Do the Oceans and Fishermen a Favor and Go Kelp Yourself

Sustainable seaweed should be on your plate in 2022.

American-grown seaweeds
Photo: Photo by Eva Kolenko / Food Styling by Carrie Purcell / Prop Styling by Jillian Knox

Want to eat one of the most nutrient-dense foods on the planet, one that's great for the environment and actually helps sustain local Maine fishing communities, too? Of course you do. So start buying kelp.

"The Gulf of Maine is warming faster than 99% of the oceans in the world," says Briana Warner, the CEO of Atlantic Sea Farms in Saco, Maine. For decades, fishermen in Warner's state thrived on cod, haddock, clams, shrimp, and lobster. Today, thanks to steep declines in fish populations, Maine's lobster fishery is, as Warner puts it, "the last man standing." Maine fishermen, she says, "have boats, run their own businesses, and have a conservation ethic, too, but they have always had multiple fisheries. Now, there's just this one." Warner, whose background is in economic development, started working on the problem in 2014. And the answer was kelp.

Kelp harvesting gives fishermen an off-season income and, thanks to Atlantic Sea Farms' model, offers minimal risk. "They pay for their ropes in the water, and their time, but we provide free seeds and buy everything they produce," she says. The model works. In 2018, ASF produced 20,000 pounds of kelp. This year, it will grow, with the help of 24 partner fishermen, to more than 1.3 million pounds.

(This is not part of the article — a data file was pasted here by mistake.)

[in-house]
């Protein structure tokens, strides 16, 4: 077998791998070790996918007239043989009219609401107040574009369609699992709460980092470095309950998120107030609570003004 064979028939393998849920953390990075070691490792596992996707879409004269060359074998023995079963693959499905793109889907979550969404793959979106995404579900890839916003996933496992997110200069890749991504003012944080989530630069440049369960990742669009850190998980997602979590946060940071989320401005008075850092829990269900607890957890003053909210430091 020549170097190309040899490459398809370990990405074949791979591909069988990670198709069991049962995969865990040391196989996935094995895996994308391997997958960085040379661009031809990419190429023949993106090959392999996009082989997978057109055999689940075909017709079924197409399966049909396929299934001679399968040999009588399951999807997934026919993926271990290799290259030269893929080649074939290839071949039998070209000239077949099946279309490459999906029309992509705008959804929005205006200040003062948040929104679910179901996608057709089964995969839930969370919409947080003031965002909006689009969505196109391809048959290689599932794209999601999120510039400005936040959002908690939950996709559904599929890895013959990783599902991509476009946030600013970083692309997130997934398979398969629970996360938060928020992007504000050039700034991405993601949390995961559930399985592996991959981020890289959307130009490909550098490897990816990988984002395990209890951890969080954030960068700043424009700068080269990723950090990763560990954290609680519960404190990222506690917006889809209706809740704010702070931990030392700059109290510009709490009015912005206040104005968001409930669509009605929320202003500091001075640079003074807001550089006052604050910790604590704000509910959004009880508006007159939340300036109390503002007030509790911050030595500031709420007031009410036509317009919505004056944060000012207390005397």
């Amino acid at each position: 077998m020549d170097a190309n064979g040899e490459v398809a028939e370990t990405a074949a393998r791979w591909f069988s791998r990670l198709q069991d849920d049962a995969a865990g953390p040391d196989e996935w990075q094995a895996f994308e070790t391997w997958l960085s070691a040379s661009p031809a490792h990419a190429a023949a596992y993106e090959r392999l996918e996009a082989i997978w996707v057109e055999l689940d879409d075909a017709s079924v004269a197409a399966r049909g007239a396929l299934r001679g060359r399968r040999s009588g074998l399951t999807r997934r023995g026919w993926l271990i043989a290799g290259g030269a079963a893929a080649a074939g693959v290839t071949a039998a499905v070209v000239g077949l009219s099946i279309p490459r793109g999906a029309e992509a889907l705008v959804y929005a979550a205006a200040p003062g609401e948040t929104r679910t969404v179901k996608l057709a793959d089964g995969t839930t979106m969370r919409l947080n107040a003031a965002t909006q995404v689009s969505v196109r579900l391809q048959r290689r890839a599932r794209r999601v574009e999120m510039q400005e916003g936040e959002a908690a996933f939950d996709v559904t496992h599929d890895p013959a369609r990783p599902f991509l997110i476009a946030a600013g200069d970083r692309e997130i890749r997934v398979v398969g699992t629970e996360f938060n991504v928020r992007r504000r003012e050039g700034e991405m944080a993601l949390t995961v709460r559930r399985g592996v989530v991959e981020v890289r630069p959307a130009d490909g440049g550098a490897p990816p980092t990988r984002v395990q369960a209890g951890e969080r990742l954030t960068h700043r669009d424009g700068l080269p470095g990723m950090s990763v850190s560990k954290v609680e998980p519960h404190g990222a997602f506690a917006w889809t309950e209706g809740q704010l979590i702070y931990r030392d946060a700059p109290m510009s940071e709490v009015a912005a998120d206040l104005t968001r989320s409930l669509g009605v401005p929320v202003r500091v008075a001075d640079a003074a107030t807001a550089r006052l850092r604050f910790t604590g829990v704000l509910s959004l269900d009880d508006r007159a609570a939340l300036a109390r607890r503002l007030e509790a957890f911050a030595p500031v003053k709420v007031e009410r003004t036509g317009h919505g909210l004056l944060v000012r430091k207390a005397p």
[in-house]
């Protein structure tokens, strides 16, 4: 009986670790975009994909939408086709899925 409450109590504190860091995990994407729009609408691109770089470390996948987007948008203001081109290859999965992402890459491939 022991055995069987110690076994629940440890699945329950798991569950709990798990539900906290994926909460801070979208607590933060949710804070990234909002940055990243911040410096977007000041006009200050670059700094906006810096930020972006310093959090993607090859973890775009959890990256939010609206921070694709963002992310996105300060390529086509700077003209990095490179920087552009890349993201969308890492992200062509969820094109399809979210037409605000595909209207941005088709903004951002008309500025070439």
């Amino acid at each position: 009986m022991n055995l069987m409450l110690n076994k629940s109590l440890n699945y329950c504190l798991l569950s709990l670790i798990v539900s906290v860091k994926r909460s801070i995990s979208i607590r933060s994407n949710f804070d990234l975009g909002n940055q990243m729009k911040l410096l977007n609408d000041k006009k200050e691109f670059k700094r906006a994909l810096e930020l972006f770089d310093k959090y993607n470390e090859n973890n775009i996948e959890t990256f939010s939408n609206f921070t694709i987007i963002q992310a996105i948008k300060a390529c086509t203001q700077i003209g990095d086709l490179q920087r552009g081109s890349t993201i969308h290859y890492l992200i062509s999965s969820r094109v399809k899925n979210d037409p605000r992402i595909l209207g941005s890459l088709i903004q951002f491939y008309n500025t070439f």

Warner's products are made with fresh, undried, undyed kelp from clean, cold Maine waters. Does she eat it herself? "All the time. And I have a 3- and a 5-year-old who get a smoothie with kelp every morning. We make really, really yummy products." Even so, her favorite thing about kelp isn't how good it tastes; it's what it can do to help people.

"Our first season, one of our fishermen was landing his kelp. We cut checks for it right there on the dock. And there were people hanging out, wondering what the hell was going on. So he walked the check down to the end of the dock, held it up, and said, 'Look here, guys, this is the future.'"

Ocean Abundance

Three delicious, American-grown seaweeds and how to use them.

1. Kelp

The term "kelp" covers a large range of brown sea vegetables, sold fresh, dried, and frozen. We love thawed frozen kelp such as that sold by Atlantic Sea Farms chopped up and tossed in salads; blended into creamy, savory soups; or sautéed with fresh greens and tossed with pasta. Dried kelp (often sold as kombu) is the perfect enriching addition to every soup, broth, or pot of beans.

2. Irish Moss

An algae that grows in the north Atlantic Ocean, Irish moss has a frilly, bushy shape. It contains high levels of carrageenan, commonly used as a vegetarian substitute for gelatin, which gives it a chewy, bouncy bite once rehydrated.

3. Dulse

A red seaweed that commonly grows in the Northeastern Atlantic and around the U.K., has a mildly-oceanic flavor with a pronounced mineral taste when dried. Once it absorbs liquids, it becomes tender and springy in texture. For a "meaty" treat, pan-fry dried dulse until crisp to bring out its savory, smoky, and, some say, bacon-y flavors. —Kelsey Youngman

Seaweed and Greens Salad

Seaweed and Greens Salad
Photo by Eva Kolenko / Food Styling by Carrie Purcell / Prop Styling by Jillian Knox
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